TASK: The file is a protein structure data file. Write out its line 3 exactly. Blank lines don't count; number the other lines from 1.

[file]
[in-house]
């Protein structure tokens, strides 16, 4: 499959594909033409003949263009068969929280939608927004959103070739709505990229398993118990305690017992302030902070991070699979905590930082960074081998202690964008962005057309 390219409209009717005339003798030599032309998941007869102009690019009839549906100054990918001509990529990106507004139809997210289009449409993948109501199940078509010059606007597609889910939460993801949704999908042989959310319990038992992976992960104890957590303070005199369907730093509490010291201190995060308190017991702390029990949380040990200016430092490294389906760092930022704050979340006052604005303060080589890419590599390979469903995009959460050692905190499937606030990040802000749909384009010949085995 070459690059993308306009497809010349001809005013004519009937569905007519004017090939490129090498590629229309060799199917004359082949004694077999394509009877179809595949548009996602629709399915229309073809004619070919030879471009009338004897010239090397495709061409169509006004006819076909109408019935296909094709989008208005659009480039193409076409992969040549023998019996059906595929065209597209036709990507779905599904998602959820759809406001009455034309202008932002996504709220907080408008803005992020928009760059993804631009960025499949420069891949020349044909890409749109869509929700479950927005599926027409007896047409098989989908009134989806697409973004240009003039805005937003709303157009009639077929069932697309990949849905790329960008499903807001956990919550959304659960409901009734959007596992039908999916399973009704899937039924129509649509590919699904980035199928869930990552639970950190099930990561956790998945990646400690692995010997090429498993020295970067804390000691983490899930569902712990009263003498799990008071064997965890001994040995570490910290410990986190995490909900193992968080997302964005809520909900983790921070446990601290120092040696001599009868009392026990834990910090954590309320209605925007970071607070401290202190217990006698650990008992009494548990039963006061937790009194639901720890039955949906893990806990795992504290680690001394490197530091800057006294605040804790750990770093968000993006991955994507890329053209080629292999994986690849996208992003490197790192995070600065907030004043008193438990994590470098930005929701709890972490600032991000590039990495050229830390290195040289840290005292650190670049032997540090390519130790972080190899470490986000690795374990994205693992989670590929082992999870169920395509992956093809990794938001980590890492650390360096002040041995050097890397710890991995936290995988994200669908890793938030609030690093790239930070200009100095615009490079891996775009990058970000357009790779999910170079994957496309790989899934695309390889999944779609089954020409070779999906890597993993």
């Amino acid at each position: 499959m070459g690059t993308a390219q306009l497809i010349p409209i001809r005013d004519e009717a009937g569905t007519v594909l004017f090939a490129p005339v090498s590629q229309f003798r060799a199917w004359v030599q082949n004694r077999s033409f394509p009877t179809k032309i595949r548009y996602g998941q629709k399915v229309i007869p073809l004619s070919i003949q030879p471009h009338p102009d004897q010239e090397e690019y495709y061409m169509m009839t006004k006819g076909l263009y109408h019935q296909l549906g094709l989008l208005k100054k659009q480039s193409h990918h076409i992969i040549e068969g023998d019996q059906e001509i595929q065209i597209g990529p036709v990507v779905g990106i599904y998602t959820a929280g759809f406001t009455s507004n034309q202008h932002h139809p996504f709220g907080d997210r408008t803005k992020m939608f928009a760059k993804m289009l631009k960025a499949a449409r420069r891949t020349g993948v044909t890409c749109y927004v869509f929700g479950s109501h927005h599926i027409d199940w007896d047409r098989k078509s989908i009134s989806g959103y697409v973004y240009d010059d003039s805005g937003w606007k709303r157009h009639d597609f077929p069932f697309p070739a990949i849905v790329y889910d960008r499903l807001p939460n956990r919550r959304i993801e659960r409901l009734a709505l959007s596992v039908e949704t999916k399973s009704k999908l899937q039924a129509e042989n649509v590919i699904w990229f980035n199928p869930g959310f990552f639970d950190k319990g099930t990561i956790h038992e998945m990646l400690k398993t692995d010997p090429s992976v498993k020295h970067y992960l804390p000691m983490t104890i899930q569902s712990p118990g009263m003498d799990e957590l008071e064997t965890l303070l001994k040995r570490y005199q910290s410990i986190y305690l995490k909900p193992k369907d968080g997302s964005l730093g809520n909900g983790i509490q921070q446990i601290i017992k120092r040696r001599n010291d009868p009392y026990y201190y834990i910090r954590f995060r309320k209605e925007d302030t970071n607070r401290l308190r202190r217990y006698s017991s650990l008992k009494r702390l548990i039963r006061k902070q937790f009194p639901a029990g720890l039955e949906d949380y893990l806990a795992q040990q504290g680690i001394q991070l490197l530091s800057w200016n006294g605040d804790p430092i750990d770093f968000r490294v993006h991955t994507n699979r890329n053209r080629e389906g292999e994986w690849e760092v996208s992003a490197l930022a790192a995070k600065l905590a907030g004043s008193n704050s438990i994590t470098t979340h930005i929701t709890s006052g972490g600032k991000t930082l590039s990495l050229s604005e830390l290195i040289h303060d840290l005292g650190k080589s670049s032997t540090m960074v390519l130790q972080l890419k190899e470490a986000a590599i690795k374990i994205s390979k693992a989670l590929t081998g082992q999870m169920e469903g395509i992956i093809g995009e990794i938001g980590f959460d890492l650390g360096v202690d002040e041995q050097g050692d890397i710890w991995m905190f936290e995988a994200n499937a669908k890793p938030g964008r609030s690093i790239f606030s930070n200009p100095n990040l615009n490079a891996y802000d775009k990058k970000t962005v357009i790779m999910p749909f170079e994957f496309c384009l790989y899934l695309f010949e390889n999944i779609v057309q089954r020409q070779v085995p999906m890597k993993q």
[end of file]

């Amino acid at each position: 499959m070459g690059t993308a390219q306009l497809i010349p409209i001809r005013d004519e009717a009937g569905t007519v594909l004017f090939a490129p005339v090498s590629q229309f003798r060799a199917w004359v030599q082949n004694r077999s033409f394509p009877t179809k032309i595949r548009y996602g998941q629709k399915v229309i007869p073809l004619s070919i003949q030879p471009h009338p102009d004897q010239e090397e690019y495709y061409m169509m009839t006004k006819g076909l263009y109408h019935q296909l549906g094709l989008l208005k100054k659009q480039s193409h990918h076409i992969i040549e068969g023998d019996q059906e001509i595929q065209i597209g990529p036709v990507v779905g990106i599904y998602t959820a929280g759809f406001t009455s507004n034309q202008h932002h139809p996504f709220g907080d997210r408008t803005k992020m939608f928009a760059k993804m289009l631009k960025a499949a449409r420069r891949t020349g993948v044909t890409c749109y927004v869509f929700g479950s109501h927005h599926i027409d199940w007896d047409r098989k078509s989908i009134s989806g959103y697409v973004y240009d010059d003039s805005g937003w606007k709303r157009h009639d597609f077929p069932f697309p070739a990949i849905v790329y889910d960008r499903l807001p939460n956990r919550r959304i993801e659960r409901l009734a709505l959007s596992v039908e949704t999916k399973s009704k999908l899937q039924a129509e042989n649509v590919i699904w990229f980035n199928p869930g959310f990552f639970d950190k319990g099930t990561i956790h038992e998945m990646l400690k398993t692995d010997p090429s992976v498993k020295h970067y992960l804390p000691m983490t104890i899930q569902s712990p118990g009263m003498d799990e957590l008071e064997t965890l303070l001994k040995r570490y005199q910290s410990i986190y305690l995490k909900p193992k369907d968080g997302s964005l730093g809520n909900g983790i509490q921070q446990i601290i017992k120092r040696r001599n010291d009868p009392y026990y201190y834990i910090r954590f995060r309320k209605e925007d302030t970071n607070r401290l308190r202190r217990y006698s017991s650990l008992k009494r702390l548990i039963r006061k902070q937790f009194p639901a029990g720890l039955e949906d949380y893990l806990a795992q040990q504290g680690i001394q991070l490197l530091s800057w200016n006294g605040d804790p430092i750990d770093f968000r490294v993006h991955t994507n699979r890329n053209r080629e389906g292999e994986w690849e760092v996208s992003a490197l930022a790192a995070k600065l905590a907030g004043s008193n704050s438990i994590t470098t979340h930005i929701t709890s006052g972490g600032k991000t930082l590039s990495l050229s604005e830390l290195i040289h303060d840290l005292g650190k080589s670049s032997t540090m960074v390519l130790q972080l890419k190899e470490a986000a590599i690795k374990i994205s390979k693992a989670l590929t081998g082992q999870m169920e469903g395509i992956i093809g995009e990794i938001g980590f959460d890492l650390g360096v202690d002040e041995q050097g050692d890397i710890w991995m905190f936290e995988a994200n499937a669908k890793p938030g964008r609030s690093i790239f606030s930070n200009p100095n990040l615009n490079a891996y802000d775009k990058k970000t962005v357009i790779m999910p749909f170079e994957f496309c384009l790989y899934l695309f010949e390889n999944i779609v057309q089954r020409q070779v085995p999906m890597k993993q």